Skip to comments.FOLLOWING THE WISE MEN
Posted on 12/24/2003 7:16:30 AM PST by presidio9Edited on 05/26/2004 5:18:01 PM PDT by Jim Robinson. [history]
FOR a few minutes on Christmas, children may set down their new toys from the man in the red suit and listen to transmissions from a machine on the red planet. On Thursday, the European Space Agency is scheduled to guide a British probe called the Beagle II onto the surface of Mars in what should become the first successful landing there since NASA's Mars Pathfinder in 1997. But while Mars grabs all the extraterrestrial attention this holiday ("The Beagle has landed!"), normally Christmas is the season of Jupiter, because there's a very good chance that the biggest planet in our solar system was the Star of Bethlehem.
(Excerpt) Read more at nypost.com ...
1. Biblical passages related to the "star of Bethlehem" would seem to indicate that the "star" in question was not something like a comet or supernova (as some have speculated) -- mainly because Herod doesn't seem to know what the Magi are talking about when they tell him that they have "followed His star in the sky." This would indicate that the "star" was actually something that was plainly seen in the sky by everyone, but only understood by someone who knew what it portended.
2. The Magi didn't actually "follow his star" in any navigational sense -- they didn't use it to point the way to where Christ had been born. This is clear from the fact that they were traveling from east to west, and at some point in their travels saw the "star" as it rose in the east.
3. Similarly, there are periods of time in which the star disappears and reappears in the sky. This, in fact, is what led the author of the book to speculate that the "star" was actually a series of celestial events that happened over a period of time. His theory was that a conjunction of several planets (and perhaps the moon) in the constellation Aries would have fit the scenario perfectly. The outer planets go through what is called "retrograde motion" as they revolve around the sun -- basically, for part of their orbit they appear to travel in reverse because of their motion around the sun relative to the earth's motion around the sun. The scenario he presents is that this conjunction of celestial bodies (Jupiter, Saturn, and the moon) in Aries occurred once for a brief period, then a second time when Jupiter's retrograde motion brought it back into Aries, and then a third time when it resumed its normal track across the night sky. These events occurred over a period of several months or even a couple of years, which would explain why the Magi weren't actually visiting an "infant" in Bethlehem, but perhaps a toddler as old as two (remember -- Herod had his soldiers go out and kill all the children in Bethlehem up to the age of two or three).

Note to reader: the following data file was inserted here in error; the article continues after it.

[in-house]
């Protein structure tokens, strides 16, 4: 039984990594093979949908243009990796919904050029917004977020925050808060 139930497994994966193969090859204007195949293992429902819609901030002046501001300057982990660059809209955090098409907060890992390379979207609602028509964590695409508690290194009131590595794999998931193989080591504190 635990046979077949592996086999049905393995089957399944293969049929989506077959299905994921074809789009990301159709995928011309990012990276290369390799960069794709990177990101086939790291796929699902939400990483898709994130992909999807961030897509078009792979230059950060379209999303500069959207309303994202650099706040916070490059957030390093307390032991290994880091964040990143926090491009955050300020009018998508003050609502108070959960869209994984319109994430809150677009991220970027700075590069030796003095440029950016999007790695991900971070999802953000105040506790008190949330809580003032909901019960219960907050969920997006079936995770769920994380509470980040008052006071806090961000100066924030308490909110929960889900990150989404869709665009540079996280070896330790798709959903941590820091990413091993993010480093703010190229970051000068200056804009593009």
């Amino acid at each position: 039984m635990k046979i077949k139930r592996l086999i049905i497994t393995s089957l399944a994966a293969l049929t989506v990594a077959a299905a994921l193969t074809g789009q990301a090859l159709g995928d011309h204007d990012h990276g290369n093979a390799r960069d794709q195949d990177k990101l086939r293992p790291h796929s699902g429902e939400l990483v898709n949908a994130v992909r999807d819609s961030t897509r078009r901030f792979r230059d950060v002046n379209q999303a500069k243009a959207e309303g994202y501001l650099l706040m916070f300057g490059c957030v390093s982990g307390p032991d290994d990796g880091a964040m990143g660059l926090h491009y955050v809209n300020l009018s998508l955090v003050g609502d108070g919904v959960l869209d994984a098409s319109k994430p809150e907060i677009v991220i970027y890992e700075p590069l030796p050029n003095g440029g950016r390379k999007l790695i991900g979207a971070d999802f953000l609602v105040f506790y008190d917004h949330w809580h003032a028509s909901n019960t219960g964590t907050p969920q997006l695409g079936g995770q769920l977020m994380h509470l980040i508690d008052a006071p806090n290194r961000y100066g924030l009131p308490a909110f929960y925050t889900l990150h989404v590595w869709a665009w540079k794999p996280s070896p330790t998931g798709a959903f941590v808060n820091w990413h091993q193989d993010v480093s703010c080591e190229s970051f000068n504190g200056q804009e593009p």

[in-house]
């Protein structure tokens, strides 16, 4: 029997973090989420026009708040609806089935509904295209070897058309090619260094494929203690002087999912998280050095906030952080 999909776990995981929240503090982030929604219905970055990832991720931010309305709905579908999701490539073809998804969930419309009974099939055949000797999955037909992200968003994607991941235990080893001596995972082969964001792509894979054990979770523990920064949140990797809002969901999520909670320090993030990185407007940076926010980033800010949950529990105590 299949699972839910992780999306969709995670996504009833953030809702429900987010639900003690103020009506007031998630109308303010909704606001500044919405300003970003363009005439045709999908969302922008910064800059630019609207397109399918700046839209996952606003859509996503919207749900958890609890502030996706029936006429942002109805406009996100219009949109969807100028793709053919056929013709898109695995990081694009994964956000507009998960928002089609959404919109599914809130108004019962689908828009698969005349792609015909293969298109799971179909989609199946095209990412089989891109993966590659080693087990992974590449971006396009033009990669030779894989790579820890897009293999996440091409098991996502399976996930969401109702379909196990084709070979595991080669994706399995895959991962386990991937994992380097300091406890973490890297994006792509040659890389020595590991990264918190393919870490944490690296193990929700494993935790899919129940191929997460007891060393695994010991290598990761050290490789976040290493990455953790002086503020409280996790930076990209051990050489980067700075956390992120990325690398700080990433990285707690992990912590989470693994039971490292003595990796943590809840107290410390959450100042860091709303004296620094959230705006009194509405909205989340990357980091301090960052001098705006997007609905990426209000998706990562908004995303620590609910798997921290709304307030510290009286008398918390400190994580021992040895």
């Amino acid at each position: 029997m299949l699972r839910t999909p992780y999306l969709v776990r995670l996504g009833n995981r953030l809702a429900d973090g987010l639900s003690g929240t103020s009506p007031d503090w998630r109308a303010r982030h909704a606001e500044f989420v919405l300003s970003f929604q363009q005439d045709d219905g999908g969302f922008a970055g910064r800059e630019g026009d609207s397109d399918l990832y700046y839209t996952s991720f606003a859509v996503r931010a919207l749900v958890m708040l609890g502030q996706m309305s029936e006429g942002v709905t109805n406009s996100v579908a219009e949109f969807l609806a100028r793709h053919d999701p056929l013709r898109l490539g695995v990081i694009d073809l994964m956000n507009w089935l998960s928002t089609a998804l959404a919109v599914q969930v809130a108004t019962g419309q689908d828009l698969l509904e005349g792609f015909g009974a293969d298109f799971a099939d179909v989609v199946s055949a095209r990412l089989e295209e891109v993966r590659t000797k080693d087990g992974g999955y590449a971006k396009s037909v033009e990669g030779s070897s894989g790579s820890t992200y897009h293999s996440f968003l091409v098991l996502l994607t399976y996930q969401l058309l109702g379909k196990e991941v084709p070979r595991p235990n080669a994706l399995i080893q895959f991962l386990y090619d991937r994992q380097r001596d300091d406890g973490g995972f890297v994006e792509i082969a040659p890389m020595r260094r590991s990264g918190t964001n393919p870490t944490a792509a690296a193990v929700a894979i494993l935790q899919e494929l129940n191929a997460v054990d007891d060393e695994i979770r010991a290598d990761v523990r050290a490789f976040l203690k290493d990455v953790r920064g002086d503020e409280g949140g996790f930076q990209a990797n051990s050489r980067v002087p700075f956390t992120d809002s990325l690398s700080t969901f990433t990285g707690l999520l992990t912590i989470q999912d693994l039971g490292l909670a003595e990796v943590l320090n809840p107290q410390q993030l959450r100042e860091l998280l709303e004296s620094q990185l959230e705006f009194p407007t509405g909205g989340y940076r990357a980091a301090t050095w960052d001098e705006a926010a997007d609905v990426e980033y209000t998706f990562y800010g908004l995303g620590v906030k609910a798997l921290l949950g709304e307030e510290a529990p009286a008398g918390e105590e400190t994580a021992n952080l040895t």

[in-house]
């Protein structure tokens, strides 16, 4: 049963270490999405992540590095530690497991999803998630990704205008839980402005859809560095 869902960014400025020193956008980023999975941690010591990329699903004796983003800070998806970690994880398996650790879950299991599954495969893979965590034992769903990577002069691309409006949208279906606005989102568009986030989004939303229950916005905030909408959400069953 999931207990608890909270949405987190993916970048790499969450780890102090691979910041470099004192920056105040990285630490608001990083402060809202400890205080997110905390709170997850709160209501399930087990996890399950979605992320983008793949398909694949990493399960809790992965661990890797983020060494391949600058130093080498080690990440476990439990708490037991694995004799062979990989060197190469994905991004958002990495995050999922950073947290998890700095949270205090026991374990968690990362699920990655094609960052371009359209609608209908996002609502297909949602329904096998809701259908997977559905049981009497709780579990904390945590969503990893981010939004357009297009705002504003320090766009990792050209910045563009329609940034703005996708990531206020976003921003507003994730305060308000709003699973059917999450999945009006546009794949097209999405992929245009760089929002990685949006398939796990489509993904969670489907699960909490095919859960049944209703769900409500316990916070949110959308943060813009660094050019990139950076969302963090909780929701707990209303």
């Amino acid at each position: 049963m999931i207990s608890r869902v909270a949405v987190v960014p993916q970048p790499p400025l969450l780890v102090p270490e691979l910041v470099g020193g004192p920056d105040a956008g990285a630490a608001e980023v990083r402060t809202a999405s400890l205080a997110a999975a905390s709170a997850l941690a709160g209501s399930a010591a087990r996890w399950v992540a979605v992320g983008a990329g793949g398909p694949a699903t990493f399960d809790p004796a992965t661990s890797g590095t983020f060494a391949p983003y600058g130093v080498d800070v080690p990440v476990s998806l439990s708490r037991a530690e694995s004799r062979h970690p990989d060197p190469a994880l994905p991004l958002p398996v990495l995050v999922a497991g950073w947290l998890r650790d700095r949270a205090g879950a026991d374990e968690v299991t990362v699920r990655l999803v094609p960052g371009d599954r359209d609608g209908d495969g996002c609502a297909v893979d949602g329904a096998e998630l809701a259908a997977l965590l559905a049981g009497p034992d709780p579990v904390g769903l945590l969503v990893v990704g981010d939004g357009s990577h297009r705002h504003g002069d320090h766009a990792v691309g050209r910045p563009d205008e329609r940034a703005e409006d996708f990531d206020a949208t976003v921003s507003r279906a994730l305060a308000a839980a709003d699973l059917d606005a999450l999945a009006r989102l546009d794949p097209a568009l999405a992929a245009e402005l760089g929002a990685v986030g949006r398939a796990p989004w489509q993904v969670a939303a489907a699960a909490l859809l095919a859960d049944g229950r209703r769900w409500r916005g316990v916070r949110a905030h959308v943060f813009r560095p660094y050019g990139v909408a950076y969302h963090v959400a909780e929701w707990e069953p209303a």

The author speculated that the three celestial events were signs in the sky that were used by the Magi to udnerstand the timeline of events in Bethlehem. The first conjunction would have told them of the impending birth of Christ, the second would have told them to start on their journey, and the third would have told them that they had arrived in the right place. Under this scenario, the Magi were probably made aware of the importance of these celestial events through information that had been passed down from the prophet Daniel, who lived in Babylon in ancient times during the exile.
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